Make eye contact with them, and focus on what they’re actually saying – not whatever judgments are running through your head. See if you can “read” their energy too. The actress in my play had been “showing” me with her energy for some time that she wasn’t having a good time. There may be clues here as to what they need to feel supported and safe.
3. Repeat back to them what you’re hearing.
Use the same words they’ve been using with phrases like “it sounds like that was really frustrating”. This is what we call “active listening”, and it means taking the time to reflect back the person’s words so they really feel heard and understood, before trying to respond or help.
4. Ask: “What do you need” or “How can I support you?”
The practice of connecting to Mother is not about solving the problem. So it’s important not to assume you know what’s best, but rather to allow them to stay empowered. You’ll find this especially important as a leader when you’re managing a team.
What we’re looking for here is a way for you to be authentic and stay true to yourself around someone you don’t find it easy to get along with.
There might not obviously be something the person needs your help with, in which case you might use a phrase like “That sounds like it’s been really hard” or “I’m sorry to hear things have been tough lately.”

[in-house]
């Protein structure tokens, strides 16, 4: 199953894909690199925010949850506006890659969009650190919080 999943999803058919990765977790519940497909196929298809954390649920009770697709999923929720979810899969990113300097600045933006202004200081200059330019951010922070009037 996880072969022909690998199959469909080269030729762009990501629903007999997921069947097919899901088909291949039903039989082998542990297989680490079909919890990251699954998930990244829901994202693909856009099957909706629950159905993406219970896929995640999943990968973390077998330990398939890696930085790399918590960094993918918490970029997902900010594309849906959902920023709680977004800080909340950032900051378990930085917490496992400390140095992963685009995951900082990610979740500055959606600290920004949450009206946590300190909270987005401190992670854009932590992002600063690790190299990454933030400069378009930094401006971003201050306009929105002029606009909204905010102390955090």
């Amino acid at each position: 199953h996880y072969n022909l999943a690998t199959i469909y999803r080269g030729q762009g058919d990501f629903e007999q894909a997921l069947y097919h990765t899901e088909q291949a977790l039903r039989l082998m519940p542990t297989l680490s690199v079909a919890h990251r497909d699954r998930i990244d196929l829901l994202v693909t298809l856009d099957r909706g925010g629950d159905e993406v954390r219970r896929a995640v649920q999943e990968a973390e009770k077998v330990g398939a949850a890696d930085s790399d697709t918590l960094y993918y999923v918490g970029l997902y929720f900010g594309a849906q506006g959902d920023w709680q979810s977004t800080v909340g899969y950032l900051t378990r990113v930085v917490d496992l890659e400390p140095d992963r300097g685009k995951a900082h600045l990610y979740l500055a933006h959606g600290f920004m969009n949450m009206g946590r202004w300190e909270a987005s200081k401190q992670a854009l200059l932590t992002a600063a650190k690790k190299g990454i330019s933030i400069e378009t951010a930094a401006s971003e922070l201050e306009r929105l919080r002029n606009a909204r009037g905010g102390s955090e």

Give the gift of presence
The most important thing to remember is this: BE PRESENT WITH THEM.
Come from a place of compassion and presence. You’re not trying to fix or change anything – that will only lead to more frustration. How can you accept them as they are?
The most powerful gift you can give is the gift of your compassion. Bring your presence and your compassion, and just be with them.
If you find yourself in judgment
If you find yourself rolling your eyes or internally ranting at their shortcomings, remember this: The judgements in your mind probably say more about you than they do about them.
When I think back to the clash I had with my leading lady back in student theatre, I can see that my immature response was to blame the entire situation on her. With hindsight, I can see that an awful lot of what triggered me was my gradual awareness of how much of a perfectionist I was, and the impact that had on my effectiveness as a leader. (I didn’t know how to have fun in those days, and I’ve since learned how important it is to temper high expectations with warmth and appreciation.)
We often draw into our lives people who trigger things on an unconscious level. So if a particular quality drives you crazy, think about what lesson there might be in there for you. That’s not to say you won’t come across people whose views are unethical, behaviour untrustworthy, or political opinions anathema to your own. But when you can’t escape them, falling into conflict likely won’t help the situation either.
Use the Mother PowerType to access compassion, and stay in your power when it comes to your interactions.
And if you could do with some support, click here to join our lively community and ask for the help you need to stay strong, even when you’re dealing with challenging people.
How about you?
Have you found yourself stuck in a situation with someone you didn’t get along with? Do you have any tips for someone else in a similar situation? Share your story in the comments below.